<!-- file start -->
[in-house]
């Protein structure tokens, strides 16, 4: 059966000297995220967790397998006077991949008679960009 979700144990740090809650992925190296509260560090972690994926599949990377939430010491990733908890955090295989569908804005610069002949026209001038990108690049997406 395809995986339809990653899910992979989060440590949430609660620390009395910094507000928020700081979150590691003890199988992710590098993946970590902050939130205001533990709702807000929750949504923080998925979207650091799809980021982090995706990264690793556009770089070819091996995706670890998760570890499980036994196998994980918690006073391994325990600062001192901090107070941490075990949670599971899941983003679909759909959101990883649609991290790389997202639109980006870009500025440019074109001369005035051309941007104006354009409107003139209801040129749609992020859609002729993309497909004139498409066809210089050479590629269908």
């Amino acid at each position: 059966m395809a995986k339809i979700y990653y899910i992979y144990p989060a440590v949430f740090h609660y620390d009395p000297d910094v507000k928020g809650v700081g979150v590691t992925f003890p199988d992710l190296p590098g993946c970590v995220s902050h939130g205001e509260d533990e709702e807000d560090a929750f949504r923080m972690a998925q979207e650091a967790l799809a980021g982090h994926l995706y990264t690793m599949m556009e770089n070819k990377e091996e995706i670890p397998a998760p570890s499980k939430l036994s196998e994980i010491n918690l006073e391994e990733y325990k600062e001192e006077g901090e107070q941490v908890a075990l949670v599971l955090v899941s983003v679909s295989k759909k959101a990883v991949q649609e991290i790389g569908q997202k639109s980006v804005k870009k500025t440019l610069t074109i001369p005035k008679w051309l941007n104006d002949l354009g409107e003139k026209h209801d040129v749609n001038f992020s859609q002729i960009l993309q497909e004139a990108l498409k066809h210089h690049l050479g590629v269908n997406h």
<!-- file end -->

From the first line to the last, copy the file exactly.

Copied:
[in-house]
């Protein structure tokens, strides 16, 4: 059966000297995220967790397998006077991949008679960009 979700144990740090809650992925190296509260560090972690994926599949990377939430010491990733908890955090295989569908804005610069002949026209001038990108690049997406 395809995986339809990653899910992979989060440590949430609660620390009395910094507000928020700081979150590691003890199988992710590098993946970590902050939130205001533990709702807000929750949504923080998925979207650091799809980021982090995706990264690793556009770089070819091996995706670890998760570890499980036994196998994980918690006073391994325990600062001192901090107070941490075990949670599971899941983003679909759909959101990883649609991290790389997202639109980006870009500025440019074109001369005035051309941007104006354009409107003139209801040129749609992020859609002729993309497909004139498409066809210089050479590629269908």
């Amino acid at each position: 059966m395809a995986k339809i979700y990653y899910i992979y144990p989060a440590v949430f740090h609660y620390d009395p000297d910094v507000k928020g809650v700081g979150v590691t992925f003890p199988d992710l190296p590098g993946c970590v995220s902050h939130g205001e509260d533990e709702e807000d560090a929750f949504r923080m972690a998925q979207e650091a967790l799809a980021g982090h994926l995706y990264t690793m599949m556009e770089n070819k990377e091996e995706i670890p397998a998760p570890s499980k939430l036994s196998e994980i010491n918690l006073e391994e990733y325990k600062e001192e006077g901090e107070q941490v908890a075990l949670v599971l955090v899941s983003v679909s295989k759909k959101a990883v991949q649609e991290i790389g569908q997202k639109s980006v804005k870009k500025t440019l610069t074109i001369p005035k008679w051309l941007n104006d002949l354009g409107e003139k026209h209801d040129v749609n001038f992020s859609q002729i960009l993309q497909e004139a990108l498409k066809h210089h690049l050479g590629v269908n997406h």